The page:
Doing deadlifts is akin to pulling a boat out of the water and repainting its hull: Though no one may see it, that subsurface coating serves to protect the entire vessel from rot. Likewise, while you don't really use the motion of a deadlift to kick a ball, get up on a surfboard, or shoot a free throw, if one can't perform a deadlift, then something's wrong. And while deadlifting prowess doesn't guarantee athletic glory, it does act as a clean bill of health for those looking to take their sport to the next level. Here is our approach to getting the most from this wrongly maligned exercise.
Get Warmed and Balanced
Before you start the deadlift, you need to warm up. For 10 minutes, do something that is limbering and fun – shoot hoops, hit the speed bag, or strike a few yoga poses. Then, for another 10, hone your balance on a half ball, inboard, or with push-ups and side planks.
Now that you're limber, warm, and feeling balanced, it's time for the main event. Despite its name, when performing a deadlift you are not lifting the weight. That is, don't try to pull it off the ground, as it'll cause your lower back to round and you'll strain and wrestle with the weight. Instead, get in a good, low stance and think to yourself that you're instead standing up with the weight.
Here's the play-by-play:
1. Assuming a squat position, get your butt as low as you can.
2. Position your shins in a forward lean, at an angle to your foot approaching 45 degrees, not 90 degrees.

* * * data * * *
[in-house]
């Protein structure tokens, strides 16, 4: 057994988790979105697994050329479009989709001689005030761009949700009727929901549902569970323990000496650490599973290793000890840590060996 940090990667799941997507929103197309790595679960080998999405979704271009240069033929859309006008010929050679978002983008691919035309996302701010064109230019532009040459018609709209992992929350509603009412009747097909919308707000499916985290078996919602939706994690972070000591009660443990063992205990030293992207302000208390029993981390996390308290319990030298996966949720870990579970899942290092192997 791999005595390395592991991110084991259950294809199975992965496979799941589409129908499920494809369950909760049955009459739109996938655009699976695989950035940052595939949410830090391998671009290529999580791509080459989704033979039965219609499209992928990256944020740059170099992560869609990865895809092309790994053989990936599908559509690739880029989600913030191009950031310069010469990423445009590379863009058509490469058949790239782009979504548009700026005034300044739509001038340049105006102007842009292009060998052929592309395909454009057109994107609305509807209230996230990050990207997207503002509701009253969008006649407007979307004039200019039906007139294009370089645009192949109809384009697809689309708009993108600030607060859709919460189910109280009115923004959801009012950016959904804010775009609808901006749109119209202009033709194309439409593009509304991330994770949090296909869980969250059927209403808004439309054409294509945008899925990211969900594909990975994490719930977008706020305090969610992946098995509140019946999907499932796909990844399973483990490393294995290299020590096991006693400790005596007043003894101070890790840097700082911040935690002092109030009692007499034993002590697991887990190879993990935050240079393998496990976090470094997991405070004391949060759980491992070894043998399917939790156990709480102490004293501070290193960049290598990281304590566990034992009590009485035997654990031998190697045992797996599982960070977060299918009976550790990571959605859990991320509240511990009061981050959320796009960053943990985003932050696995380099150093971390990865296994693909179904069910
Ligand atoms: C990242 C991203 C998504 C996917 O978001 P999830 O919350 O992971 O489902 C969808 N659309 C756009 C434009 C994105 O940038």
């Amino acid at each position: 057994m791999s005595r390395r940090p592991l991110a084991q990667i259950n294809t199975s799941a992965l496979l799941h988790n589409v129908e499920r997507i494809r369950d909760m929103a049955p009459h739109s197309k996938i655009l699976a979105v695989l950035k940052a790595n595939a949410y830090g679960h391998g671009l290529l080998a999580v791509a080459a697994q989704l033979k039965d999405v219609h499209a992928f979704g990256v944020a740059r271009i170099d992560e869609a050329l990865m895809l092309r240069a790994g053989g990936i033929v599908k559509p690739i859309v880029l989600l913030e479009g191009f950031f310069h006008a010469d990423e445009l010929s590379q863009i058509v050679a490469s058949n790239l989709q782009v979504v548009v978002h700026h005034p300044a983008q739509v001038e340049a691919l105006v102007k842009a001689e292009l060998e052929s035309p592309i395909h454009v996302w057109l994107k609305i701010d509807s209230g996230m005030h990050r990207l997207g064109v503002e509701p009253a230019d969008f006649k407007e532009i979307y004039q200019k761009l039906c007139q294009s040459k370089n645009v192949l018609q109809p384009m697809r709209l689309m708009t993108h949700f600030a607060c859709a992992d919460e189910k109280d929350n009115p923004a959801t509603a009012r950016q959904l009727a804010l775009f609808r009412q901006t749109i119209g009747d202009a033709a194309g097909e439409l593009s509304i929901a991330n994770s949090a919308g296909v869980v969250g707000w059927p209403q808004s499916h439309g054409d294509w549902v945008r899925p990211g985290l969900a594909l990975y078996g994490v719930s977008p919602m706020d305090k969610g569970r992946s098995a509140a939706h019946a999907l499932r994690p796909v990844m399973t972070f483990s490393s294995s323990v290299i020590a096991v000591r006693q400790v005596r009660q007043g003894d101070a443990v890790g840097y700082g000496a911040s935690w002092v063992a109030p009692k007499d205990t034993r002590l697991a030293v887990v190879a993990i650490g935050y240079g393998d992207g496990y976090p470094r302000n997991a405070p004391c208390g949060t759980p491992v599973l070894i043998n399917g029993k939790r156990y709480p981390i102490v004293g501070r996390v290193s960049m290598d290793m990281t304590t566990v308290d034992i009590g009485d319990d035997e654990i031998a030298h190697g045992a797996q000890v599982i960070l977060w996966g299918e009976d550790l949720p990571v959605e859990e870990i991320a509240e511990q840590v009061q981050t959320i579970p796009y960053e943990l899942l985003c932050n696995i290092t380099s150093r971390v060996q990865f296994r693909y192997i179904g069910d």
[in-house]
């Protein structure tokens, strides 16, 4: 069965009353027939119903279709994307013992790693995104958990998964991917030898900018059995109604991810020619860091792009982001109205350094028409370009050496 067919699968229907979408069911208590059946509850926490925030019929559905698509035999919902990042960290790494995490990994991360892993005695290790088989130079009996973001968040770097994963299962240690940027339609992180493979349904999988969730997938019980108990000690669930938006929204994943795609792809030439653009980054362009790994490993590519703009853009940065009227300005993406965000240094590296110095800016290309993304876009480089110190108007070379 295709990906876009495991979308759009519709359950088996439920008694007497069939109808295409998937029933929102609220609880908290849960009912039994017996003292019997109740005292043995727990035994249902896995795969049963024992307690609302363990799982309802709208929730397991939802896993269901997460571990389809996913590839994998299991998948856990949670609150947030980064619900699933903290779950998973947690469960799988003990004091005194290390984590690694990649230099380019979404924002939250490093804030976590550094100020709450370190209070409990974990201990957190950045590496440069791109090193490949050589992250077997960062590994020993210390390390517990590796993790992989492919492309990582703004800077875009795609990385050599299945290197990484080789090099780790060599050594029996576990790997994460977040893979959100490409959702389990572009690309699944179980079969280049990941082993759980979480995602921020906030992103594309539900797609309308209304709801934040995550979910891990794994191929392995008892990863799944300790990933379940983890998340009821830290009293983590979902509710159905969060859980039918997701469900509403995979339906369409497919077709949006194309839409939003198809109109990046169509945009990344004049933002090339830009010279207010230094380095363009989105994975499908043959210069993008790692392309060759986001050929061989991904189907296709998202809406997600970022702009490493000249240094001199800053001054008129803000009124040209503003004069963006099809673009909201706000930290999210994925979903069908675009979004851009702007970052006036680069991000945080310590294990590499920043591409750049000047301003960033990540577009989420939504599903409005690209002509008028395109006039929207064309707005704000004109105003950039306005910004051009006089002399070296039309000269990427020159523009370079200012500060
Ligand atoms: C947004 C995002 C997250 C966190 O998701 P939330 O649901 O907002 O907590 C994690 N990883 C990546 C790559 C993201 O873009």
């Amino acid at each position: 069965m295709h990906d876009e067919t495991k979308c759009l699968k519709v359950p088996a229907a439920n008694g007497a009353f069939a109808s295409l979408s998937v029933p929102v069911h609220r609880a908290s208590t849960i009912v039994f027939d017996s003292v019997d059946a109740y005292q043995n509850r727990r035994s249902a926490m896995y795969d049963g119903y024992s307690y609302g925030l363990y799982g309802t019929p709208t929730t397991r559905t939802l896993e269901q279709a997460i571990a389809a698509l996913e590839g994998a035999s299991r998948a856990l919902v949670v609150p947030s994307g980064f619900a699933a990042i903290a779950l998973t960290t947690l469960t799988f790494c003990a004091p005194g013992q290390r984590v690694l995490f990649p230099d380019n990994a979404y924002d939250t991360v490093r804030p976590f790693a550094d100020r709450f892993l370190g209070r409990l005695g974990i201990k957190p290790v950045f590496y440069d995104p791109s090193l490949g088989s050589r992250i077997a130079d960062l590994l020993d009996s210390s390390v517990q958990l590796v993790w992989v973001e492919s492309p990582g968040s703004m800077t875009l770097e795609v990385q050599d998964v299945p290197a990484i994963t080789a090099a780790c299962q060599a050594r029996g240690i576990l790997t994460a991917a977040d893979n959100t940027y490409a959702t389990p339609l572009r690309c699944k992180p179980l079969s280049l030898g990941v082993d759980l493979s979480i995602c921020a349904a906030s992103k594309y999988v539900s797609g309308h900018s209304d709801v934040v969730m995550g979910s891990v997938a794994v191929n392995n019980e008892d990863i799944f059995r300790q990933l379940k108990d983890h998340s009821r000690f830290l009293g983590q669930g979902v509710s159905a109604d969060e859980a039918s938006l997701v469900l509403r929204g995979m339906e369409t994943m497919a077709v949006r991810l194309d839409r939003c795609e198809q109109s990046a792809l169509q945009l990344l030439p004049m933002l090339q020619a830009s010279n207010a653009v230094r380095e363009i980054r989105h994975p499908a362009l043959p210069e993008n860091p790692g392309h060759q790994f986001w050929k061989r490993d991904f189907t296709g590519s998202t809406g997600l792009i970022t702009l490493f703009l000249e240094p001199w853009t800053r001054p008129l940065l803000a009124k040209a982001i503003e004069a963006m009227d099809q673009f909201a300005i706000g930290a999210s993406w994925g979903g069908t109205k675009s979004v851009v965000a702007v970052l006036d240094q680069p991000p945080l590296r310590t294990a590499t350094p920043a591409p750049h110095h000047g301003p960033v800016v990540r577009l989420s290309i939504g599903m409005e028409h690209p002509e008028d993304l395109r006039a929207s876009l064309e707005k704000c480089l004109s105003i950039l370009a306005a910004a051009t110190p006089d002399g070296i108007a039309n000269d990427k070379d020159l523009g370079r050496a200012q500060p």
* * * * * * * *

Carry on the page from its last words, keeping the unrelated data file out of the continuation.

3. There are several grips for deadlifting and all have their merits. The one we like is the grip where one hand is over and one hand is under, the way you hold a hockey stick.
4. Be sure not to overgrip: Keep your triceps underneath your shoulders, which keeps the arms straight, with no outward bend in the elbow, and the arm totally locked out.
5. Take a deep breath. When you're in the down position, you have to use your hip flexors and push your quad muscles towards your knees. As the lift unfolds, the thigh muscles lift into your stomach. The end result is a vertical explosion.
6. Push through the feet and avoid leaning back at the top of the lift – there's no need to take on this advanced move.
7. Don't go so fast that you're off balance, but don't engage so much that you're tense. Not every lift will be perfect.
Unload the Lift
Go to the dumbbells after the lifts. Pick a weight you can just barely lift and hit 13, 8, and then 5 reps for each of these: Single arm bicep curls, single arm overhead press, and single-arm dumbbell bench-press on a flat bench. Then take 15 minutes for some balance work, take a break, and get some 15-pound dumbbells. Holding one in each hand, do 5 squat jumps without pausing. Go back to the balancing for about five minutes and you're done.